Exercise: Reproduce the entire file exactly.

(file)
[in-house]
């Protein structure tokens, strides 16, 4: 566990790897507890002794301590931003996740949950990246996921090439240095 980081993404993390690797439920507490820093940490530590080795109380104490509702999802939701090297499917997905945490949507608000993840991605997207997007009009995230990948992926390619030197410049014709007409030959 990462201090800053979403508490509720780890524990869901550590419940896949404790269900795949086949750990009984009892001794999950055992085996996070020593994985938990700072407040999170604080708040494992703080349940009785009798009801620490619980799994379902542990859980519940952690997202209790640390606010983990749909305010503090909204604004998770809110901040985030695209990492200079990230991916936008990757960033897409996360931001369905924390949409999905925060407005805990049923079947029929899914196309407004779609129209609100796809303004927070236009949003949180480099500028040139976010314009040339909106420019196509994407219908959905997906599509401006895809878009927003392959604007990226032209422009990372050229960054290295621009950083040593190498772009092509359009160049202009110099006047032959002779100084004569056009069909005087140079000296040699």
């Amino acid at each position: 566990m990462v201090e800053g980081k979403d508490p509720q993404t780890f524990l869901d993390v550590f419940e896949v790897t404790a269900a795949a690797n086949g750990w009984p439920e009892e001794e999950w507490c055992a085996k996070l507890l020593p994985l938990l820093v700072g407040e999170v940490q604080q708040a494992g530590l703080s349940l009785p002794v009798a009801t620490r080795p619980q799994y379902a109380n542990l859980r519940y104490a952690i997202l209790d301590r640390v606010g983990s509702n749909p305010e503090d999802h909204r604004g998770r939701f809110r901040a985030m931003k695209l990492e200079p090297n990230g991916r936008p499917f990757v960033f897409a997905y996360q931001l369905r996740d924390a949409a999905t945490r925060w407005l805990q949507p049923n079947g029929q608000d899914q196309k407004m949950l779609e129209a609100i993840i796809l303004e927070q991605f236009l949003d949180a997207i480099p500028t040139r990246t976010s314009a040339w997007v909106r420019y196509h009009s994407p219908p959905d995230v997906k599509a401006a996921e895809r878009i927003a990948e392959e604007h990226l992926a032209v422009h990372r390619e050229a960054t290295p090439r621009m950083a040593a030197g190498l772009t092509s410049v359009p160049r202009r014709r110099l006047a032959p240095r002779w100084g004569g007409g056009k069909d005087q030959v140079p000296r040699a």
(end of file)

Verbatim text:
[in-house]
């Protein structure tokens, strides 16, 4: 566990790897507890002794301590931003996740949950990246996921090439240095 980081993404993390690797439920507490820093940490530590080795109380104490509702999802939701090297499917997905945490949507608000993840991605997207997007009009995230990948992926390619030197410049014709007409030959 990462201090800053979403508490509720780890524990869901550590419940896949404790269900795949086949750990009984009892001794999950055992085996996070020593994985938990700072407040999170604080708040494992703080349940009785009798009801620490619980799994379902542990859980519940952690997202209790640390606010983990749909305010503090909204604004998770809110901040985030695209990492200079990230991916936008990757960033897409996360931001369905924390949409999905925060407005805990049923079947029929899914196309407004779609129209609100796809303004927070236009949003949180480099500028040139976010314009040339909106420019196509994407219908959905997906599509401006895809878009927003392959604007990226032209422009990372050229960054290295621009950083040593190498772009092509359009160049202009110099006047032959002779100084004569056009069909005087140079000296040699």
């Amino acid at each position: 566990m990462v201090e800053g980081k979403d508490p509720q993404t780890f524990l869901d993390v550590f419940e896949v790897t404790a269900a795949a690797n086949g750990w009984p439920e009892e001794e999950w507490c055992a085996k996070l507890l020593p994985l938990l820093v700072g407040e999170v940490q604080q708040a494992g530590l703080s349940l009785p002794v009798a009801t620490r080795p619980q799994y379902a109380n542990l859980r519940y104490a952690i997202l209790d301590r640390v606010g983990s509702n749909p305010e503090d999802h909204r604004g998770r939701f809110r901040a985030m931003k695209l990492e200079p090297n990230g991916r936008p499917f990757v960033f897409a997905y996360q931001l369905r996740d924390a949409a999905t945490r925060w407005l805990q949507p049923n079947g029929q608000d899914q196309k407004m949950l779609e129209a609100i993840i796809l303004e927070q991605f236009l949003d949180a997207i480099p500028t040139r990246t976010s314009a040339w997007v909106r420019y196509h009009s994407p219908p959905d995230v997906k599509a401006a996921e895809r878009i927003a990948e392959e604007h990226l992926a032209v422009h990372r390619e050229a960054t290295p090439r621009m950083a040593a030197g190498l772009t092509s410049v359009p160049r202009r014709r110099l006047a032959p240095r002779w100084g004569g007409g056009k069909d005087q030959v140079p000296r040699a």